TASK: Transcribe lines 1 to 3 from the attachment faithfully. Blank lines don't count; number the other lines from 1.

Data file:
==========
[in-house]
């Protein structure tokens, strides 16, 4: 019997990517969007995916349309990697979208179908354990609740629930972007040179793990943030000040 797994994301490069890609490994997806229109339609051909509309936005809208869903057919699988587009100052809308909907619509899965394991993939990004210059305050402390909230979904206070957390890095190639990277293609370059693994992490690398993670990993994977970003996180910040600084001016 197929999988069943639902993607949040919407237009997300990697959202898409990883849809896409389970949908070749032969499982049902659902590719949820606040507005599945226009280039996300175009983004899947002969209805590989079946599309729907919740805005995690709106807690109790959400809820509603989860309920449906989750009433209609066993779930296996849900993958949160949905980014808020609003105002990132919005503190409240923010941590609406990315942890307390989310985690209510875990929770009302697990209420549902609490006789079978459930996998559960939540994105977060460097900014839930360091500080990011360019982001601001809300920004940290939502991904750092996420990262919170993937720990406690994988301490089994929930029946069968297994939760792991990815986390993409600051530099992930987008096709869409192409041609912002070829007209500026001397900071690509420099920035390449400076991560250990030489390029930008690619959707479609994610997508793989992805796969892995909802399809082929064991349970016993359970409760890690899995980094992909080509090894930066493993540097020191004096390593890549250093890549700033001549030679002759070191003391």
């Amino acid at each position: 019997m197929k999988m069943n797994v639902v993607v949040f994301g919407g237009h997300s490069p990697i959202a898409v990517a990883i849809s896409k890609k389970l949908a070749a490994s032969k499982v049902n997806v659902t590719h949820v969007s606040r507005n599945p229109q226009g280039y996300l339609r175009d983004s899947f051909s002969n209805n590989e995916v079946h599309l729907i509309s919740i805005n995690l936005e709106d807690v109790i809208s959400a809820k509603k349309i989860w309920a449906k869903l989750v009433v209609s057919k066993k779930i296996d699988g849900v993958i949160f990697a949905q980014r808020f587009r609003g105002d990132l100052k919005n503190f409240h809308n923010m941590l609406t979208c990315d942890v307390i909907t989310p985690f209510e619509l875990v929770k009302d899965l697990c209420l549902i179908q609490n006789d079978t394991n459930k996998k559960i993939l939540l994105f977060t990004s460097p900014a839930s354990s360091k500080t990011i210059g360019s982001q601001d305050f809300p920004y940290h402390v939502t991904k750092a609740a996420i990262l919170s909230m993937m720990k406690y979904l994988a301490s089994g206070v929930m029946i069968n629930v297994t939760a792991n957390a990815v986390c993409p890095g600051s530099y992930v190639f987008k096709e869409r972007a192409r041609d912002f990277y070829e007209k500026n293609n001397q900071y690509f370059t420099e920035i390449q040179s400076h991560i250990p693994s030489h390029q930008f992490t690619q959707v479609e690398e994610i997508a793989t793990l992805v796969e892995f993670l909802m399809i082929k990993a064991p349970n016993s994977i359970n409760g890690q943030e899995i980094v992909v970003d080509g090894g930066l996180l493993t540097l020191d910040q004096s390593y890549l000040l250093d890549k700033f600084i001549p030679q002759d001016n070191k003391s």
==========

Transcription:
[in-house]
């Protein structure tokens, strides 16, 4: 019997990517969007995916349309990697979208179908354990609740629930972007040179793990943030000040 797994994301490069890609490994997806229109339609051909509309936005809208869903057919699988587009100052809308909907619509899965394991993939990004210059305050402390909230979904206070957390890095190639990277293609370059693994992490690398993670990993994977970003996180910040600084001016 197929999988069943639902993607949040919407237009997300990697959202898409990883849809896409389970949908070749032969499982049902659902590719949820606040507005599945226009280039996300175009983004899947002969209805590989079946599309729907919740805005995690709106807690109790959400809820509603989860309920449906989750009433209609066993779930296996849900993958949160949905980014808020609003105002990132919005503190409240923010941590609406990315942890307390989310985690209510875990929770009302697990209420549902609490006789079978459930996998559960939540994105977060460097900014839930360091500080990011360019982001601001809300920004940290939502991904750092996420990262919170993937720990406690994988301490089994929930029946069968297994939760792991990815986390993409600051530099992930987008096709869409192409041609912002070829007209500026001397900071690509420099920035390449400076991560250990030489390029930008690619959707479609994610997508793989992805796969892995909802399809082929064991349970016993359970409760890690899995980094992909080509090894930066493993540097020191004096390593890549250093890549700033001549030679002759070191003391």
């Amino acid at each position: 019997m197929k999988m069943n797994v639902v993607v949040f994301g919407g237009h997300s490069p990697i959202a898409v990517a990883i849809s896409k890609k389970l949908a070749a490994s032969k499982v049902n997806v659902t590719h949820v969007s606040r507005n599945p229109q226009g280039y996300l339609r175009d983004s899947f051909s002969n209805n590989e995916v079946h599309l729907i509309s919740i805005n995690l936005e709106d807690v109790i809208s959400a809820k509603k349309i989860w309920a449906k869903l989750v009433v209609s057919k066993k779930i296996d699988g849900v993958i949160f990697a949905q980014r808020f587009r609003g105002d990132l100052k919005n503190f409240h809308n923010m941590l609406t979208c990315d942890v307390i909907t989310p985690f209510e619509l875990v929770k009302d899965l697990c209420l549902i179908q609490n006789d079978t394991n459930k996998k559960i993939l939540l994105f977060t990004s460097p900014a839930s354990s360091k500080t990011i210059g360019s982001q601001d305050f809300p920004y940290h402390v939502t991904k750092a609740a996420i990262l919170s909230m993937m720990k406690y979904l994988a301490s089994g206070v929930m029946i069968n629930v297994t939760a792991n957390a990815v986390c993409p890095g600051s530099y992930v190639f987008k096709e869409r972007a192409r041609d912002f990277y070829e007209k500026n293609n001397q900071y690509f370059t420099e920035i390449q040179s400076h991560i250990p693994s030489h390029q930008f992490t690619q959707v479609e690398e994610i997508a793989t793990l992805v796969e892995f993670l909802m399809i082929k990993a064991p349970n016993s994977i359970n409760g890690q943030e899995i980094v992909v970003d080509g090894g930066l996180l493993t540097l020191d910040q004096s390593y890549l000040l250093d890549k700033f600084i001549p030679q002759d001016n070191k003391s």